3. The financial crisis is now nearing its 10th Anniversary.  We’ve seen how the market (students, parents, governmental entities and colleges/universities) reacted and now how it is normalizing.  In the teeth of the crisis and the subsequent recession, tuition and fees increased significantly when compared to inflation but families actually paid less because the federal government stepped up and provide more grant aid and tax credits.  That trend has reversed as increases in aid no longer exceed increases in college costs — hopefully families will not fall into the trap of therefore increasing the amounts they borrow to reach for a school they cannot truly afford.

With data showing both advancements and set-backs in the college financing market, I continue to strongly believe that:

What do you think?

______________________________________________________________

John Hupalo is the Founder of Invite Education and co-author of the recently released book: Plan and Finance Your Family’s College Dreams: A Parent’s Step-by-Step Guide from Pre-K to Senior Year

John Hupalo on college planning solutions with “The Opening Bell” WGN Chicago

wgn-logo-2

Families putting together college plans are looking at different avenues to find success.  John joined The Opening Bell to share some insight from the book “Plan and Finance Your Family’s College Dreams“, helping families get through the planning process.

  • Starting early on savings will reduce the need to borrow in the future.  There’s 529 programs in place with creative ways to hit savings goals over time. Consistent long term savings combined with any gifts can really grow.
  • College value is different for every family. Be realistic, rather than pessimistic or optimistic.  The planning process has many little steps involved to determine the right fit school considering everything going on in a young person’s life.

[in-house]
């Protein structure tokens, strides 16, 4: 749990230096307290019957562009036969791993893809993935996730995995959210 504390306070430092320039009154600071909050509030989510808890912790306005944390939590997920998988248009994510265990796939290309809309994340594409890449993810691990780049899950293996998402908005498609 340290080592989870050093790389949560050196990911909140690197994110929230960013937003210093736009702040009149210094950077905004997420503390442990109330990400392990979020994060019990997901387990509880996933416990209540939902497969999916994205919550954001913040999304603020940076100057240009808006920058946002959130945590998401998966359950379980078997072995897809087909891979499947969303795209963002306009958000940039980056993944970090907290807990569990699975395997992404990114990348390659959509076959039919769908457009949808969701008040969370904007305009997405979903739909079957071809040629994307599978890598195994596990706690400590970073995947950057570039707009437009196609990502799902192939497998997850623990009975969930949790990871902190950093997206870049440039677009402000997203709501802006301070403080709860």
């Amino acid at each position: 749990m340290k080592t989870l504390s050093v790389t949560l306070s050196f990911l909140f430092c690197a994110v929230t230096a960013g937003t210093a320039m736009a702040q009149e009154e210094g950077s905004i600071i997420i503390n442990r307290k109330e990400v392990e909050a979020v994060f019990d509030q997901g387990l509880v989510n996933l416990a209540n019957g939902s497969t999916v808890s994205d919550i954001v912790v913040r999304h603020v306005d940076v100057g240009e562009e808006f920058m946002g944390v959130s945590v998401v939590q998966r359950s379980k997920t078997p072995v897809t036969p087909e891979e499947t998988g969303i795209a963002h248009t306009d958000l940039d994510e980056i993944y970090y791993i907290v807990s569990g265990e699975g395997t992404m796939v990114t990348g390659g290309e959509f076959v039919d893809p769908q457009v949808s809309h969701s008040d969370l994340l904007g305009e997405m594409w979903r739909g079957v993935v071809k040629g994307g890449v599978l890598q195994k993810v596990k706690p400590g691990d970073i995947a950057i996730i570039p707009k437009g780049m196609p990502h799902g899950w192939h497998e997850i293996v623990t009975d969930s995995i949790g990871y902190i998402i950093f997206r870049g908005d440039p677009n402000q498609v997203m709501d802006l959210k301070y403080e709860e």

• During election season, we hear ideas about “free” college and student loan debt forgiveness being made more widely available.  At the end of the day, college choices come down to individual decisions based on personal goals and needs. Real solutions are not easily found through claims made during elections.

Check out the full recording beginning @ 19:43 on WGNRadio.com

 

Invite Education co-founder Peter Mazareas talking college affordability on Plan Stronger Radio

soundboard-med

Peter Mazareas joined Plan Stronger Radio with host David Holland to cover the topic of college affordability, a major issue faced by many families, especially this time of year.

Peter covers some critical topics by sharing his wisdom and expertise, especially important for families approaching this challenge:

  • College planning is recognized equally with retirement planning given the size and scope of the process.
  • How can families simplify college planning given all the financial variables?
  • What can be done to increase college options and reduce debt dependency?
  • What are some smart strategies that can help with college savings?
  • How the new book “Plan and Finance Your Family’s College Dreams” helps families every step of the way from early planning to graduation.

Three Simple Ideas to Start Fixing the Student Loan Mess

washington-d-1624419_1280

I’m back from a few days in Washington, DC.   Despite working on Capitol Hill for two years, I’m still struck by the disconnect that seems to exist between our real world and their political world.   These ecosystems need to collide if we’re going to seriously begin addressing the real world student loan debt crisis.  Here are three simple ideas that would help borrowers immediately and could be the basis for a long-term solution to the spiraling college debt problem:

  • Stop categorizing federal loans as “aid” on Financial Aid Award Letters
  • Stop charging students and parents origination fees to obtain federal loans
  • Start requiring the Direct Loan Program to report Annual Percentage Rate (APR) calculations